PICK OF THE WEEK: Woe’s scathing black metal blasts at faith, fear on firebreathing ‘Hope Attrition’

Photo by Samantha Marble

As black metal continues to add to its ranks and, admittedly take on a shit load of water, a return from one of the masters is a welcome thing. And so we have Woe rising back up to reclaim their rightful place among the sub-genre’s finest by creating a firestorm of an album only they can pull off.

“Hope Attrition” is the band’s fourth album and first in four years, since 2013’s great “Withdrawal,” and with that time has come a bit of change. The ranks have shuffled again, as longtime creator and leader Chris Grigg (guitars, vocals) and bassist Grzesiek Czapla (he’s also handled drums and guitars in the past for the band) now is joined by guitarist/vocalist Matt Mewton and drummer extraordinaire Lev Weinstein to round out this vicious new lineup. Another shift is with their old home Candlelight Records essentially deceased, they’ve caught on with the awesome Vendetta Records to release this new platter, which is filled with vitriol, spite, anger, disillusionment, and any other emotion that can rot your insides. The band is absolutely on fire, with Grigg sounding like his growls and shrieks are here to wake up a world that long has been lulled to sleep.

“Unending Call of Woe” is an ideal starting place, as riffs charge up, and the first part of the track unravels in a calculating pace. But then the song whips into gear, with Grigg howling, “This is a failure, and every wretched word is broken!” as things go off the rails and enter high speed. Grigg’s vocals go from virulent growl to mad shriek, as the band keeps crunching, guitars boil, and the song bleeds away. “No Blood Has Honor” is a firestorm, as the band rips away, and an assault on blind faith and the ramifications of fear spit from Grigg’s mouth. “When you close your eyes, how do you close your eyes? What could you know about honor?” Grigg stabs, as a blistering assault unfolds, and the whole thing comes to a hellacious end. “A Distant Epitaph” is an acoustic-tinged instrumental that is a needed comedown after what preceded it, and then it’s on to “The Din of the Mourning,” which tears out of the gates and rips them to shreds. The vocals practically screech with anger, while a tidal wave of melodies lap up on the shore with no warning, leaving any bystander running for shelter. The vocals are crazed, while the music loops into spirals, pushing off spirited guitar work and a steamrolling tempo. “We wait too long to live, we wait too long forever,” guest vocalist Brooks Wilson (Crypt Sermon, Trenchrot) calls, as the cut comes to a fiery finish.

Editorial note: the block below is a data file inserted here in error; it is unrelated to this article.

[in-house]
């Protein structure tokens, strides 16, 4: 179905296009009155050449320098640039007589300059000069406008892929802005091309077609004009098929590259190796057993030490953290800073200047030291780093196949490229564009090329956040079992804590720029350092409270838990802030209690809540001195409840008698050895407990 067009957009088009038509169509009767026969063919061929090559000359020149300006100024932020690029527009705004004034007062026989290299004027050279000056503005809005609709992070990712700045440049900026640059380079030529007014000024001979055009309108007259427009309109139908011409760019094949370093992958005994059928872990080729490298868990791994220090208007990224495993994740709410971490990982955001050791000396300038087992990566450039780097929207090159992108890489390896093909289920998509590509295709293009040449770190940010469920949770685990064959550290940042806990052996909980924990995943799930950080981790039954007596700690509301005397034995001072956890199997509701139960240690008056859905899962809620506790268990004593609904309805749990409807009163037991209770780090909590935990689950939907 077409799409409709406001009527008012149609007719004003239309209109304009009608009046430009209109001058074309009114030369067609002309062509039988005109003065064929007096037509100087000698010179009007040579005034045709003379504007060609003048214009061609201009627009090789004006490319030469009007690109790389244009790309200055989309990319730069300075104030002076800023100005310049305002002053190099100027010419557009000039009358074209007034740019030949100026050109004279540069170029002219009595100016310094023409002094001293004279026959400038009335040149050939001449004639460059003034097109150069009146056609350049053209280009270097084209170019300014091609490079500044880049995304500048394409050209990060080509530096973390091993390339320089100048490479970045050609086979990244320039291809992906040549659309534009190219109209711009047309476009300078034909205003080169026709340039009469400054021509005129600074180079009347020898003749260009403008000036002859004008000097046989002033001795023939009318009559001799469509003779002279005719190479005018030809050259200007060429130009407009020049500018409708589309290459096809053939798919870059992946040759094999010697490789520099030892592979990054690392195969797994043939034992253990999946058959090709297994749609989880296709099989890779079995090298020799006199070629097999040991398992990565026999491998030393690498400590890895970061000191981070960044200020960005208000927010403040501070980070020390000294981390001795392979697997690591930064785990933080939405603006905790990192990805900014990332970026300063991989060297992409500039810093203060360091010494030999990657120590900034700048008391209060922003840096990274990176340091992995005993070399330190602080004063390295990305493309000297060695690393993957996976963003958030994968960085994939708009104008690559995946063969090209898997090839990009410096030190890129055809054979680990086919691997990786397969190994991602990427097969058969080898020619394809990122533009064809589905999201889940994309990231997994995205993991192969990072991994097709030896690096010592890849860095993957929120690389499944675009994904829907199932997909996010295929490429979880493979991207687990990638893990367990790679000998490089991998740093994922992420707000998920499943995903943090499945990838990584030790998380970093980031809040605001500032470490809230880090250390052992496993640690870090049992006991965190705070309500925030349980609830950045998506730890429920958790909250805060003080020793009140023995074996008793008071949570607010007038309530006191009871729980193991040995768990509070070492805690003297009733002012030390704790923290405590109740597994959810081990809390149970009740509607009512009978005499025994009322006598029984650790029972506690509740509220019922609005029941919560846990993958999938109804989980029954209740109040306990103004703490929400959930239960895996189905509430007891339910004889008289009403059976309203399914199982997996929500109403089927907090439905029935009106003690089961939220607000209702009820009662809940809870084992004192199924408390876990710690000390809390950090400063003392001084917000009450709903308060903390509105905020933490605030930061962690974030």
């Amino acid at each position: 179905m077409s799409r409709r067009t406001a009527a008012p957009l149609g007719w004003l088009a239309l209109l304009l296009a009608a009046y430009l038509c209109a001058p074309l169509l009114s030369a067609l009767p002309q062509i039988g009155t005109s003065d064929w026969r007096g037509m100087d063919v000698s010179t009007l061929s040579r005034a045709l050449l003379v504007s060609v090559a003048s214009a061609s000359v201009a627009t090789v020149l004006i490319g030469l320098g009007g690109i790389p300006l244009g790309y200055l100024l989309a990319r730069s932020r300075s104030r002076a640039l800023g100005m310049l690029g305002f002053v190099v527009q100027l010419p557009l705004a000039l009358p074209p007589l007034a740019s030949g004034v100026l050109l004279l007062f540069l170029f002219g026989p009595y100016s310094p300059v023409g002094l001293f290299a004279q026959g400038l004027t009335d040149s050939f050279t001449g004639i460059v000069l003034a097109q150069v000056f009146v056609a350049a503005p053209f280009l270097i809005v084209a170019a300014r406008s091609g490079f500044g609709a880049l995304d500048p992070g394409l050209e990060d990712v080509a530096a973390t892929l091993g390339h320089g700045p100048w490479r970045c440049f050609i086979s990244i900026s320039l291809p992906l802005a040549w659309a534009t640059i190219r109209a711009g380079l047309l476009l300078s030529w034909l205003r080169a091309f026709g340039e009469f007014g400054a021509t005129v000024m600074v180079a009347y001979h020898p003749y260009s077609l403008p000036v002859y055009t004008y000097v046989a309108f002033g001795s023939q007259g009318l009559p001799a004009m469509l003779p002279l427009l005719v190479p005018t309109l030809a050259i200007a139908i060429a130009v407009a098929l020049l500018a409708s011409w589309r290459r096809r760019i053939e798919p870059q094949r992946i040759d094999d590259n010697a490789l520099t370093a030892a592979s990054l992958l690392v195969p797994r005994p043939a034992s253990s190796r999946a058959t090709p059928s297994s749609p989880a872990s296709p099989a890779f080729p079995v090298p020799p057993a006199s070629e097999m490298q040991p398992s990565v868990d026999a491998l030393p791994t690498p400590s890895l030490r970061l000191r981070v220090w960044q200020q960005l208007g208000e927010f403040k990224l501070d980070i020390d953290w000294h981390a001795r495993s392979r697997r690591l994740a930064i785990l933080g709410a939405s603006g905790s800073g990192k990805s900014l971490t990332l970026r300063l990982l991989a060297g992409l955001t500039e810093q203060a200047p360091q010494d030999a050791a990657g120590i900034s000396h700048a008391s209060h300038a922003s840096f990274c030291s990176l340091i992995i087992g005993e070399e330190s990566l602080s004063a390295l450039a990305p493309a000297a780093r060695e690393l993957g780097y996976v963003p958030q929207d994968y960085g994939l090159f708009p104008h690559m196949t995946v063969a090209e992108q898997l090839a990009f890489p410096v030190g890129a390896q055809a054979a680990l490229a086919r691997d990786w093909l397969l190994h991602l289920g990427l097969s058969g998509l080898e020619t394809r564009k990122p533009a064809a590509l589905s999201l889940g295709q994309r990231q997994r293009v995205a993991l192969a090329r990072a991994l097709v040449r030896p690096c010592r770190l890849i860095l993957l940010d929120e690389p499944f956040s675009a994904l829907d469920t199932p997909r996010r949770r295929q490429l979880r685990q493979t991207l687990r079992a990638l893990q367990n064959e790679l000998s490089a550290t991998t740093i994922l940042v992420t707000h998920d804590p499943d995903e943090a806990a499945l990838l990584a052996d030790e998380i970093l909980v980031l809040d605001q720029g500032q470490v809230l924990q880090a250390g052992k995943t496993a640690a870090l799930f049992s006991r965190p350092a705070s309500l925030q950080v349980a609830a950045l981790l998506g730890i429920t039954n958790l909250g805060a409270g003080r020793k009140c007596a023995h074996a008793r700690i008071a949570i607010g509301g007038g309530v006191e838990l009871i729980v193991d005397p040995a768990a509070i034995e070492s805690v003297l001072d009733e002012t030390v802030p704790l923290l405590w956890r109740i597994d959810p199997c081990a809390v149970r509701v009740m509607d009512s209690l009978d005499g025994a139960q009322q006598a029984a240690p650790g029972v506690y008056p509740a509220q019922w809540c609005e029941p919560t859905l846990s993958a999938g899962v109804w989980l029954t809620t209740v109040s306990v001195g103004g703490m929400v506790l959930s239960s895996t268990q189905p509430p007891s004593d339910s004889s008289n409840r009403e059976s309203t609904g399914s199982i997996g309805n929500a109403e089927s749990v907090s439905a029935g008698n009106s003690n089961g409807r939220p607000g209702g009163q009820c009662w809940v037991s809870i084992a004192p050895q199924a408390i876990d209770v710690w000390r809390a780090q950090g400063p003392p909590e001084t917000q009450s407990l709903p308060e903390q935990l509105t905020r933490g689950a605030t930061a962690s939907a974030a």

“The Ones We Lost” tramples a mid-tempo path to start before it bursts open, and the vocals settle into strangulation mode. “How do I live with this atrocity? Who do I blame for this defeat?” Grigg howls, as the pace rips apart everything in its wake, leaving fallen buildings and lung-choking dust. The pace continues to wrench and chew away at flesh before it grinds to a finish. “Drown Us With Greatness” has a blazing opening, with scorching guitar work adding to the already agitated pace. The vocals breathe flames, as very decidedly black metal melodies trample over you, and some off-kilter passages aim to hypnotize and potentially nauseate. Gruff growls and unquestioned intensity unleash viciousness and drag to the song to its ending. Closer “Abject in Defeat” tramples in with drums rolls and strong riffs, as a channeled assault and thought-provoking lead guitar work unfurl and present a different side of Woe’s vitriol. Grigg’s vocals lurch and corrode, with him wailing, “All paths led out to sea, and slowly I discovered, this world is not for me.” That puts a painful, sobering exclamation point at the end of a song where fear and terror and the pressures of the surrounding world settle in and bring on self-implosion.

Having Woe back in our midst is a necessary and welcome thing, and “Hope Attrition” carves a deadly new path for the band, while acting as a wake-up call for a black metal terrain that often lacks teeth. Woe’s mission never has wavered and always has been here to shake, prod, and provoke, and as this new record proves, there are very few who could hold a candle to their rage.

For more on the band, go here: http://www.woeunholy.com/

To buy the album, go here: http://www.vendettarecords.bigcartel.com/

For more on the label, go here: https://vendettarecords.wordpress.com/

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